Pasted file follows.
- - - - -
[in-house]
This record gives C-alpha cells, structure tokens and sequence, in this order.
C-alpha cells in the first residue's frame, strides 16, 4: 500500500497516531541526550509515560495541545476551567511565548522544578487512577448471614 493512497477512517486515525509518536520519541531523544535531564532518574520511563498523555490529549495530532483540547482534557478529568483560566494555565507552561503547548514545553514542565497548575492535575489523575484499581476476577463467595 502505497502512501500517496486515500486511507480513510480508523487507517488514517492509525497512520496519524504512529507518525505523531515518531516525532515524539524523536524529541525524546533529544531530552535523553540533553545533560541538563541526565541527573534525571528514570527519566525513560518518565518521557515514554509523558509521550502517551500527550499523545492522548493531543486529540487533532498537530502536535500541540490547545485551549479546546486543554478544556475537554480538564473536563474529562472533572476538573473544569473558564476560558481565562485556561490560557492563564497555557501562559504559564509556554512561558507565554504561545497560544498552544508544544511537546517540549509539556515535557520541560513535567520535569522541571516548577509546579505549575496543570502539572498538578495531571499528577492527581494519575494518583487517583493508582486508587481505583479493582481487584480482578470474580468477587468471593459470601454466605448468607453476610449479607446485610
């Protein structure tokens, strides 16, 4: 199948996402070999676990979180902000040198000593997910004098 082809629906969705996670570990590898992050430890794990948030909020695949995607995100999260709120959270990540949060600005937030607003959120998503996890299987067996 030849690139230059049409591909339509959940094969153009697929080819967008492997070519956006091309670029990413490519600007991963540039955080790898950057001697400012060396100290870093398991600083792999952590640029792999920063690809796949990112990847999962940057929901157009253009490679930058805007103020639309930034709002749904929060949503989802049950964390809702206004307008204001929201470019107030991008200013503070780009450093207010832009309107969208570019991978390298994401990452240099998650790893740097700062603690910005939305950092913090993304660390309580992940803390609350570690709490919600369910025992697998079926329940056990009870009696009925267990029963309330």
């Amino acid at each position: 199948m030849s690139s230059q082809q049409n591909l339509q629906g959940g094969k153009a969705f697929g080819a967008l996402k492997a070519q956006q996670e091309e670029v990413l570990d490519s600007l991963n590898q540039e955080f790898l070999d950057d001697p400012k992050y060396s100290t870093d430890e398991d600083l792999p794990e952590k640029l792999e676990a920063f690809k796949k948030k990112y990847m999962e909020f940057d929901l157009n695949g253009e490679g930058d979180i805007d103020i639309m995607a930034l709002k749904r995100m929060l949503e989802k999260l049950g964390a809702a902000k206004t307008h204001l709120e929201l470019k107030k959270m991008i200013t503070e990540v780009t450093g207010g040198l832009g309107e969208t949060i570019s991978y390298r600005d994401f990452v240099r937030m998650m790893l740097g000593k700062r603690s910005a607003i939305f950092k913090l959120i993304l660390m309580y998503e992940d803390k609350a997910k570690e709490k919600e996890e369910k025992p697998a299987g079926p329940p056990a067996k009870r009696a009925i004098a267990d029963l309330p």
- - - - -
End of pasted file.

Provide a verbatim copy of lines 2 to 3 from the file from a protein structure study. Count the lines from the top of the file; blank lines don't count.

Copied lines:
This record gives C-alpha cells, structure tokens and sequence, in this order.
C-alpha cells in the first residue's frame, strides 16, 4: 500500500497516531541526550509515560495541545476551567511565548522544578487512577448471614 493512497477512517486515525509518536520519541531523544535531564532518574520511563498523555490529549495530532483540547482534557478529568483560566494555565507552561503547548514545553514542565497548575492535575489523575484499581476476577463467595 502505497502512501500517496486515500486511507480513510480508523487507517488514517492509525497512520496519524504512529507518525505523531515518531516525532515524539524523536524529541525524546533529544531530552535523553540533553545533560541538563541526565541527573534525571528514570527519566525513560518518565518521557515514554509523558509521550502517551500527550499523545492522548493531543486529540487533532498537530502536535500541540490547545485551549479546546486543554478544556475537554480538564473536563474529562472533572476538573473544569473558564476560558481565562485556561490560557492563564497555557501562559504559564509556554512561558507565554504561545497560544498552544508544544511537546517540549509539556515535557520541560513535567520535569522541571516548577509546579505549575496543570502539572498538578495531571499528577492527581494519575494518583487517583493508582486508587481505583479493582481487584480482578470474580468477587468471593459470601454466605448468607453476610449479607446485610